Teenage Depression or Typical Teen?
Today’s teenagers often get a bad rap about being unmotivated, isolated or wanting to sleep all day. They also carry stressful burdens that previous generations can’t relate to. Plus, adolescents’ physical bodies have demanding needs during the transition to adulthood (for example, teenagers should sleep more than young children and adults). Add each part of the equation and it’s easy to see why parents have a difficult time knowing whether their teen’s behavior qualifies as typical teenage moodiness or clinical teenage depression.
Teenage depression is common and seems to be on the rise. According to TeenageDepression.org, approximately 20 percent of teens experience an episode of depression before reaching adulthood, with each episode lasting about 8 months.
Straightforward symptoms of teenage depression include tearfulness, sadness, crying and feeling hopeless. These symptoms most commonly present themselves in females. Males demonstrate more irritability, anger and frustration and are often mislabeled as aggressive.
As outsiders looking in, parents should also watch for more severe warning signs: changes in eating and sleeping habits, dropping grades, a disintegrating social life, plummeting energy levels, increased fatigue, unusual disconnect and isolation from family, and increased substance abuse.
As a parent of four children (two being teens), I can spot at least one straightforward sign of depression around my house each day, but the days following are almost always filled with rebounded joy and jubilation. The tried and true test to knowing whether a child or teen needs medical attention for depression is if symptoms present a persistent pattern of behavior. And the only way to correctly identify the abnormal is by knowing the ins and outs of each youth’s “normal” — it’s all about communication.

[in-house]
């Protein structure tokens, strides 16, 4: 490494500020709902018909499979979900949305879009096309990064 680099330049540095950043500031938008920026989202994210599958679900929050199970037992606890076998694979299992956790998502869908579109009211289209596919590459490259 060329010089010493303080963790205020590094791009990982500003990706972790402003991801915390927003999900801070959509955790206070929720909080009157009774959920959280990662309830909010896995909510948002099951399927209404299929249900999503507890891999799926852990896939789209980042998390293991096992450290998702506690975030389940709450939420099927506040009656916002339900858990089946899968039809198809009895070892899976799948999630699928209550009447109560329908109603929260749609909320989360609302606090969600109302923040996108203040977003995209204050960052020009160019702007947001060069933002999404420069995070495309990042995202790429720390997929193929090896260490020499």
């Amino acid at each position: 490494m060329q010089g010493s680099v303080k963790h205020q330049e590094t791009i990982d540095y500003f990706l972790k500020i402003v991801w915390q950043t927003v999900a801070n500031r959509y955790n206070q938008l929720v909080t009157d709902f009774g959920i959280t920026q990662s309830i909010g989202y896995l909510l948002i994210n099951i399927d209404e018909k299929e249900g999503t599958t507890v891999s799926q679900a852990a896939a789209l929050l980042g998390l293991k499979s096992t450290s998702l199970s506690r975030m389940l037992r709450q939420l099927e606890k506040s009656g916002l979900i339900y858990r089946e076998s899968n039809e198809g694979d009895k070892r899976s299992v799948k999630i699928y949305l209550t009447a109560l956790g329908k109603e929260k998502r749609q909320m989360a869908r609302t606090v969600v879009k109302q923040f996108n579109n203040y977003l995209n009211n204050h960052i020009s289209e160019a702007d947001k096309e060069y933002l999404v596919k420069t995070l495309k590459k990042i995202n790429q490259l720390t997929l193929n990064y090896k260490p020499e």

Coincidentally, communication is also the first step toward helping a teen overcome depression. Pick an adult who has a healthy, positive relationship with the teen — if not a parent, try a teacher, counselor or church leader. Then, arrange for the pair to have a safe, nonjudgmental conversation, encouraging the teen to express his/her feelings. Realize that the process may take days or weeks but is well worth the effort.
Once the teen opens up, have the adult and teen meet with a trusted pediatrician or family physician. The practitioner will ask the teen questions, and the adult can contribute another layer of information and perspective. Next, the physician will make suggestions, which could include anything from testing for anemia, thyroid issues or mono, to psychotherapy or antidepressant medication.
Regardless of the treatment path, active, nonjudgmental listening and open communication between teens and parents is always suggested. In fact, prioritizing talk time can help in every aspect of teenage depression — preventing, identifying and overcoming. So, whether it’s typical teenage moodiness or clinical depression, be sure to talk about it.
— Mark Collins is a family practice physician at Cotswold Medical Center-Arboretum.